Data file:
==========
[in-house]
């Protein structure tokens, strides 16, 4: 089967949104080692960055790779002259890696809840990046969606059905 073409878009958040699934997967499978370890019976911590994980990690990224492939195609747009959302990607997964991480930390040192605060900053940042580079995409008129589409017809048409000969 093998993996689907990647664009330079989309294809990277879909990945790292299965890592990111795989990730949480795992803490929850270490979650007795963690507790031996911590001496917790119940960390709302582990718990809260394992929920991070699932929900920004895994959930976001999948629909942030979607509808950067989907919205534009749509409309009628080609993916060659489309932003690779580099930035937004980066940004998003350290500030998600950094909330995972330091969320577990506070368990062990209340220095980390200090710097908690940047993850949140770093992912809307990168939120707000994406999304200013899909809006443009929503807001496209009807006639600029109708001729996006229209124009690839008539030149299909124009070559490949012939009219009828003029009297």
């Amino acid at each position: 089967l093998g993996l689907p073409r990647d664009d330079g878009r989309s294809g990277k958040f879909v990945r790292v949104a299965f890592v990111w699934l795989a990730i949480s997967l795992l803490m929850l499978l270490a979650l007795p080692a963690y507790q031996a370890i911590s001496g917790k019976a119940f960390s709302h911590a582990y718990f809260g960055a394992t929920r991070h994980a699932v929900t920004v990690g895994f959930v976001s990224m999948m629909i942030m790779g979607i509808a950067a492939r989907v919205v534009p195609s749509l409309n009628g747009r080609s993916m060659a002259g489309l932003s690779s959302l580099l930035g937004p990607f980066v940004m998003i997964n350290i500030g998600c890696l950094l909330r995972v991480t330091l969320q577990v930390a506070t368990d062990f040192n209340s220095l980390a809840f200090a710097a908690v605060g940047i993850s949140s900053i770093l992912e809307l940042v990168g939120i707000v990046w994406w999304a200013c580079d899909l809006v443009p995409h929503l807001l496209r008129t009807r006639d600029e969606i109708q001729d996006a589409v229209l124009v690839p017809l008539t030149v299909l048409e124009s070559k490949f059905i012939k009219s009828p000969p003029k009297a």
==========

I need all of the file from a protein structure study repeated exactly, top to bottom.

[in-house]
């Protein structure tokens, strides 16, 4: 089967949104080692960055790779002259890696809840990046969606059905 073409878009958040699934997967499978370890019976911590994980990690990224492939195609747009959302990607997964991480930390040192605060900053940042580079995409008129589409017809048409000969 093998993996689907990647664009330079989309294809990277879909990945790292299965890592990111795989990730949480795992803490929850270490979650007795963690507790031996911590001496917790119940960390709302582990718990809260394992929920991070699932929900920004895994959930976001999948629909942030979607509808950067989907919205534009749509409309009628080609993916060659489309932003690779580099930035937004980066940004998003350290500030998600950094909330995972330091969320577990506070368990062990209340220095980390200090710097908690940047993850949140770093992912809307990168939120707000994406999304200013899909809006443009929503807001496209009807006639600029109708001729996006229209124009690839008539030149299909124009070559490949012939009219009828003029009297």
């Amino acid at each position: 089967l093998g993996l689907p073409r990647d664009d330079g878009r989309s294809g990277k958040f879909v990945r790292v949104a299965f890592v990111w699934l795989a990730i949480s997967l795992l803490m929850l499978l270490a979650l007795p080692a963690y507790q031996a370890i911590s001496g917790k019976a119940f960390s709302h911590a582990y718990f809260g960055a394992t929920r991070h994980a699932v929900t920004v990690g895994f959930v976001s990224m999948m629909i942030m790779g979607i509808a950067a492939r989907v919205v534009p195609s749509l409309n009628g747009r080609s993916m060659a002259g489309l932003s690779s959302l580099l930035g937004p990607f980066v940004m998003i997964n350290i500030g998600c890696l950094l909330r995972v991480t330091l969320q577990v930390a506070t368990d062990f040192n209340s220095l980390a809840f200090a710097a908690v605060g940047i993850s949140s900053i770093l992912e809307l940042v990168g939120i707000v990046w994406w999304a200013c580079d899909l809006v443009p995409h929503l807001l496209r008129t009807r006639d600029e969606i109708q001729d996006a589409v229209l124009v690839p017809l008539t030149v299909l048409e124009s070559k490949f059905i012939k009219s009828p000969p003029k009297a």